Blogging, or Web-logging, is a simple way to publish to the Internet. It can help create an audience for your students, encouraging them to write more and to use correct spelling, grammar and punctuation.
Blogging can have numerous educational uses, including classroom-based projects, such as journaling or creating e-portfolios, as well as producing schoolwide or district Web pages. Most students enjoy going online and posting their work on the Internet, and it motivates them to be better writers.
• Check laws, such as the Children’s Internet Protection Act and the Children’s Online Privacy Protection Act, when posting students’ work and photos on the Internet. Never post pictures of students or identify them by name without parental permission.
• Follow your school district’s acceptable-use policies. If such a policy doesn’t exist, develop one.
• Create a blogger’s contract that spells out student responsibilities and the importance of practicing online safety habits. (See Report Card on page 5 for details.)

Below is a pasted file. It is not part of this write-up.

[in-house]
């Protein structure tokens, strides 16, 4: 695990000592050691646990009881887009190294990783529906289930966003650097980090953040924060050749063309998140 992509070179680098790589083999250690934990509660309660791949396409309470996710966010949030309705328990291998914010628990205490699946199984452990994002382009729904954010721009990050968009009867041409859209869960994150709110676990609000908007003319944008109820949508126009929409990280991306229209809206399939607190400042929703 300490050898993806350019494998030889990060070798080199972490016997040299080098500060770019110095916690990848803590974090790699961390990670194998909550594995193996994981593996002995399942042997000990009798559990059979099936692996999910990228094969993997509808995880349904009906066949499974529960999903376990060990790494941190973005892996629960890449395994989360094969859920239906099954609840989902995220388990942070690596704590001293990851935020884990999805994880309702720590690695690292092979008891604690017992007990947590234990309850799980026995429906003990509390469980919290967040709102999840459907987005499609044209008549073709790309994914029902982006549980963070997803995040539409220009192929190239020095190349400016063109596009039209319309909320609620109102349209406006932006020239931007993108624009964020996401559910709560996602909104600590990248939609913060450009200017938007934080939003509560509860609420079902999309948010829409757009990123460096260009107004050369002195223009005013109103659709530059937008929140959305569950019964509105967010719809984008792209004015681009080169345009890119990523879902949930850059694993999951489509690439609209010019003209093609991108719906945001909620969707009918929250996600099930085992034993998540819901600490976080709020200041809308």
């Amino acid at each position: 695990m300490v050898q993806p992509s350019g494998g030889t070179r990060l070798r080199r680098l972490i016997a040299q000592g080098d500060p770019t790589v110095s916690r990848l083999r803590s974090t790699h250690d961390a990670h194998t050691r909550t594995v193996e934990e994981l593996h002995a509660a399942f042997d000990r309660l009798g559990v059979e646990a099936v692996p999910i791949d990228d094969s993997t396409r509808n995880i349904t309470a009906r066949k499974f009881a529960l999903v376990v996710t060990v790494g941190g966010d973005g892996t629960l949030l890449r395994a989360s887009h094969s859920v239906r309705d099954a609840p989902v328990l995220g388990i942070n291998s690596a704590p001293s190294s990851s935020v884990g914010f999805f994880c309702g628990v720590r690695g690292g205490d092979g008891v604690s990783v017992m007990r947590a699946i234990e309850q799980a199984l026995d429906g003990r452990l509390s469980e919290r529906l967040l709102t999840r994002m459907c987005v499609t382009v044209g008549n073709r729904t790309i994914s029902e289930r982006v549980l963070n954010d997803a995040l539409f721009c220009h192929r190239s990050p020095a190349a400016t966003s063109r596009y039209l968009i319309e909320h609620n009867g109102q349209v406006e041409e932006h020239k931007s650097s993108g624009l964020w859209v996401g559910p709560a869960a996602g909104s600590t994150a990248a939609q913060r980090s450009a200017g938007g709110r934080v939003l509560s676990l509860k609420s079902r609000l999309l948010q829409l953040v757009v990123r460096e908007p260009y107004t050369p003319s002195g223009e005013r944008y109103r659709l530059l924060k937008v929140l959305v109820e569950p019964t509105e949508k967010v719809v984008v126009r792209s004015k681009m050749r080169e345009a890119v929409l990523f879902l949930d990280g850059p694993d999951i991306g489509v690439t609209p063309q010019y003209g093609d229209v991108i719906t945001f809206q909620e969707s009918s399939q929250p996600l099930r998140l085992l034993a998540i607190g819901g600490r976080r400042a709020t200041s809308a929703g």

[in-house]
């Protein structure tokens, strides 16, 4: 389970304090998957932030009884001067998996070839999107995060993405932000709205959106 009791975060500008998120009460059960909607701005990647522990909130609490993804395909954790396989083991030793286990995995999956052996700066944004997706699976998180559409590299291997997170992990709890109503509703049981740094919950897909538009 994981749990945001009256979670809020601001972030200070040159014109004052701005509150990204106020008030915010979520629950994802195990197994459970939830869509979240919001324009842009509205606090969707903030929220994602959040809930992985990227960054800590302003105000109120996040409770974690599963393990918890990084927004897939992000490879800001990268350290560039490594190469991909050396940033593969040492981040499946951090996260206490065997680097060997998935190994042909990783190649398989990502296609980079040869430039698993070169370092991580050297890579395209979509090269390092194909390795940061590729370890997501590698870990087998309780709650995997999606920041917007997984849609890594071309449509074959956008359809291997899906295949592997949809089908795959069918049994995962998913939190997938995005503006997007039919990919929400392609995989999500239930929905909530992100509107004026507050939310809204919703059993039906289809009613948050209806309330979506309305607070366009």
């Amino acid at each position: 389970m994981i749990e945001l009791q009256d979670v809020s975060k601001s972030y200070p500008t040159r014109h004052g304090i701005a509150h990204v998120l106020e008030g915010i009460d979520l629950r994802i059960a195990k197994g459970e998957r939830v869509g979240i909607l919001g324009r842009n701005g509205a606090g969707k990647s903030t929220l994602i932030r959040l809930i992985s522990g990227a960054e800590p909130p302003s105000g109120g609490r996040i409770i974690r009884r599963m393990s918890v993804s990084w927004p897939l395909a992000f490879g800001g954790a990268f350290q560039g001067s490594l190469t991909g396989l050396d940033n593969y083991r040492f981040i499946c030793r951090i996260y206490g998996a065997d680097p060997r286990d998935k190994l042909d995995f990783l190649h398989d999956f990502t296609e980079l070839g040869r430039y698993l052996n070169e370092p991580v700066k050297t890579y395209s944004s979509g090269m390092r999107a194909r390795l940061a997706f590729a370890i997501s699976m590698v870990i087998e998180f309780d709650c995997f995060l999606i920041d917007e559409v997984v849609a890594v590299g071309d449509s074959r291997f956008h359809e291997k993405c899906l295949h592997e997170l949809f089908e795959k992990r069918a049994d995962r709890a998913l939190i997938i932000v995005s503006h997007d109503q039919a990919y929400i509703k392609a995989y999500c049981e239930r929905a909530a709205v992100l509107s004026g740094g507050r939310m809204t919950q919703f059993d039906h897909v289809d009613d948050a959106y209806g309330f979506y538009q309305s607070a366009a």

• Ensure that you’ve got signed permission forms from parents for their children to participate.
• Avoid blogging sites and software that are open to anyone because your students will be corresponding with unknown people.
• Protect your students’ identities. Don’t allow students to use their first and last names, and consider creating screen names for them.
• Monitor your students’ postings and any postings that come from outside the school. Never allow any posting to go online without your approval.
• Don’t publish links to outside Web sites on your students’ blog pages unless the links are with well-established organizations.
Blogging can be a great way to motivate your students to write more, but you should never compromise on safety.
Jeanne Kimball is technology coordinator at Oxford Central School in Oxford, N.J., which began blogging last year for a Read Across America project.